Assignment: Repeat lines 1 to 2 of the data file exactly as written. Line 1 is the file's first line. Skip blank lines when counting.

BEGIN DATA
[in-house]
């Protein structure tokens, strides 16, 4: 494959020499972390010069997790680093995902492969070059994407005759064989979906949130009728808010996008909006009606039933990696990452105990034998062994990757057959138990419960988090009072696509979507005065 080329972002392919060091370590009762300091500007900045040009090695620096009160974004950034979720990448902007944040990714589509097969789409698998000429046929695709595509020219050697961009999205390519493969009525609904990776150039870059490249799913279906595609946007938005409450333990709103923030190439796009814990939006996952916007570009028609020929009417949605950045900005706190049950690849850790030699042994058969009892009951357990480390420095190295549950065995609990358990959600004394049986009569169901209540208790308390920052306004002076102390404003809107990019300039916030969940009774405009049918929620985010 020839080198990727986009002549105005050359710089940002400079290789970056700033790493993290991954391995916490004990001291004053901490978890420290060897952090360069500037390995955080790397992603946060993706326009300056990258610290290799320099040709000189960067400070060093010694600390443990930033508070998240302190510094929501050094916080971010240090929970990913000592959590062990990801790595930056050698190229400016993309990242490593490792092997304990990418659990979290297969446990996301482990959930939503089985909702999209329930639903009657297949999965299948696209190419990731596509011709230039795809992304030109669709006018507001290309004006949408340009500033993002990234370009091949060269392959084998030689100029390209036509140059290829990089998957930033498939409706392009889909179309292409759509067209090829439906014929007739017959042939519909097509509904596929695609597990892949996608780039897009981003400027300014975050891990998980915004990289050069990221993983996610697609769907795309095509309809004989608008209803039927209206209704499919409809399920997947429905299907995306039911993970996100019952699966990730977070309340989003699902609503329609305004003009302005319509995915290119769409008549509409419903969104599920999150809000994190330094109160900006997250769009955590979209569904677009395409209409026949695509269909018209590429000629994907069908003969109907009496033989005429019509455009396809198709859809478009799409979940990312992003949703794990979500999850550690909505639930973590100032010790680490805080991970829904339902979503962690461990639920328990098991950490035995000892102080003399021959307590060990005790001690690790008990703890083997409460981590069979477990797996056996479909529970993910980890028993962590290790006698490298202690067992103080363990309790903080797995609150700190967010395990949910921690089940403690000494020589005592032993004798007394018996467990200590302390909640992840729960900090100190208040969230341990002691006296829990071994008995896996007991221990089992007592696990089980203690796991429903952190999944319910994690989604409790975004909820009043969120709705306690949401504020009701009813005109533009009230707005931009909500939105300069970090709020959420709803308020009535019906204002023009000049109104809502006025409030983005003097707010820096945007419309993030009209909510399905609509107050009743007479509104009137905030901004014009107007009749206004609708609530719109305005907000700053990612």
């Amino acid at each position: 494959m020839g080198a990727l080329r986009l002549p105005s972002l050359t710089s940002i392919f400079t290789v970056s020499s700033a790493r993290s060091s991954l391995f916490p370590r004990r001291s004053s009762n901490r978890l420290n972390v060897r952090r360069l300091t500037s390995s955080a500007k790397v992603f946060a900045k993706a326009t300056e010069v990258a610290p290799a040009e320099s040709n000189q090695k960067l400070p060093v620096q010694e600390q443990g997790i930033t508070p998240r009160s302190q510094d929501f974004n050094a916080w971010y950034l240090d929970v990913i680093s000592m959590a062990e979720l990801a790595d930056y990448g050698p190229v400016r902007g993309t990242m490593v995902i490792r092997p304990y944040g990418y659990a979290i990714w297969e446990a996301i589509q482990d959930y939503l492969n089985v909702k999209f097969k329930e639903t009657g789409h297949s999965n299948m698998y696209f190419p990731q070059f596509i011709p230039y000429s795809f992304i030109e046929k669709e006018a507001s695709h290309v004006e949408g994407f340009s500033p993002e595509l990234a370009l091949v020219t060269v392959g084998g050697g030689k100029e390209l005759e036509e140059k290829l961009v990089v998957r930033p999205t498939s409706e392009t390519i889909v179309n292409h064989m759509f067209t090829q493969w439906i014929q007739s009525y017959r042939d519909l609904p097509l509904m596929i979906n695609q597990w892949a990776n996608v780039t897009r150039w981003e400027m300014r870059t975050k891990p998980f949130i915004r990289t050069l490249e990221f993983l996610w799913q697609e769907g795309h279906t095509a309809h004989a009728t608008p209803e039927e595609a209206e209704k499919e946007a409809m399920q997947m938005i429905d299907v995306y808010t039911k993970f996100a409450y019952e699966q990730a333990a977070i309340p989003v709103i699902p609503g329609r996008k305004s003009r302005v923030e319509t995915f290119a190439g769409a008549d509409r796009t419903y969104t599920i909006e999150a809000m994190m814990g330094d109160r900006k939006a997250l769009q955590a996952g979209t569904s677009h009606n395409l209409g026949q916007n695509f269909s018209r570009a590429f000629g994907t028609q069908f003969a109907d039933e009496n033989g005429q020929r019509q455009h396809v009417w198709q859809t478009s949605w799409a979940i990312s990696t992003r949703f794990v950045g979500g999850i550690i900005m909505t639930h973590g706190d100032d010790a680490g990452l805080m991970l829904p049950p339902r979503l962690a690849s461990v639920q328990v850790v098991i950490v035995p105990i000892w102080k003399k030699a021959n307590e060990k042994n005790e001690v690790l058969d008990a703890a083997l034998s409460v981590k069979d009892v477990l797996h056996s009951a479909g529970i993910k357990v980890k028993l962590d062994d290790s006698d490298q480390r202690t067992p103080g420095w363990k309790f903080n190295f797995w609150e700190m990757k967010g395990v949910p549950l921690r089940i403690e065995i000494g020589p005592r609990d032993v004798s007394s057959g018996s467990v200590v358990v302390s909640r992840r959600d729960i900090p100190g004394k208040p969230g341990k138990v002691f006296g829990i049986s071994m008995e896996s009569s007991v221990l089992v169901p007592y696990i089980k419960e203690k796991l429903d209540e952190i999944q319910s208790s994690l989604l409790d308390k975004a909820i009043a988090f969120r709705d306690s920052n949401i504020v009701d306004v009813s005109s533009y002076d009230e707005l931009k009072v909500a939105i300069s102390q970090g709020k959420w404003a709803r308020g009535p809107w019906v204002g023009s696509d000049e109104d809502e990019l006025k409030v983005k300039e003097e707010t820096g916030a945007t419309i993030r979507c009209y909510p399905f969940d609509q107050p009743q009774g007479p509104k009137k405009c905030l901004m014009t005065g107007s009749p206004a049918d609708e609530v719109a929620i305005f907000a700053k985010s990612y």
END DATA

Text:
[in-house]
């Protein structure tokens, strides 16, 4: 494959020499972390010069997790680093995902492969070059994407005759064989979906949130009728808010996008909006009606039933990696990452105990034998062994990757057959138990419960988090009072696509979507005065 080329972002392919060091370590009762300091500007900045040009090695620096009160974004950034979720990448902007944040990714589509097969789409698998000429046929695709595509020219050697961009999205390519493969009525609904990776150039870059490249799913279906595609946007938005409450333990709103923030190439796009814990939006996952916007570009028609020929009417949605950045900005706190049950690849850790030699042994058969009892009951357990480390420095190295549950065995609990358990959600004394049986009569169901209540208790308390920052306004002076102390404003809107990019300039916030969940009774405009049918929620985010 020839080198990727986009002549105005050359710089940002400079290789970056700033790493993290991954391995916490004990001291004053901490978890420290060897952090360069500037390995955080790397992603946060993706326009300056990258610290290799320099040709000189960067400070060093010694600390443990930033508070998240302190510094929501050094916080971010240090929970990913000592959590062990990801790595930056050698190229400016993309990242490593490792092997304990990418659990979290297969446990996301482990959930939503089985909702999209329930639903009657297949999965299948696209190419990731596509011709230039795809992304030109669709006018507001290309004006949408340009500033993002990234370009091949060269392959084998030689100029390209036509140059290829990089998957930033498939409706392009889909179309292409759509067209090829439906014929007739017959042939519909097509509904596929695609597990892949996608780039897009981003400027300014975050891990998980915004990289050069990221993983996610697609769907795309095509309809004989608008209803039927209206209704499919409809399920997947429905299907995306039911993970996100019952699966990730977070309340989003699902609503329609305004003009302005319509995915290119769409008549509409419903969104599920999150809000994190330094109160900006997250769009955590979209569904677009395409209409026949695509269909018209590429000629994907069908003969109907009496033989005429019509455009396809198709859809478009799409979940990312992003949703794990979500999850550690909505639930973590100032010790680490805080991970829904339902979503962690461990639920328990098991950490035995000892102080003399021959307590060990005790001690690790008990703890083997409460981590069979477990797996056996479909529970993910980890028993962590290790006698490298202690067992103080363990309790903080797995609150700190967010395990949910921690089940403690000494020589005592032993004798007394018996467990200590302390909640992840729960900090100190208040969230341990002691006296829990071994008995896996007991221990089992007592696990089980203690796991429903952190999944319910994690989604409790975004909820009043969120709705306690949401504020009701009813005109533009009230707005931009909500939105300069970090709020959420709803308020009535019906204002023009000049109104809502006025409030983005003097707010820096945007419309993030009209909510399905609509107050009743007479509104009137905030901004014009107007009749206004609708609530719109305005907000700053990612």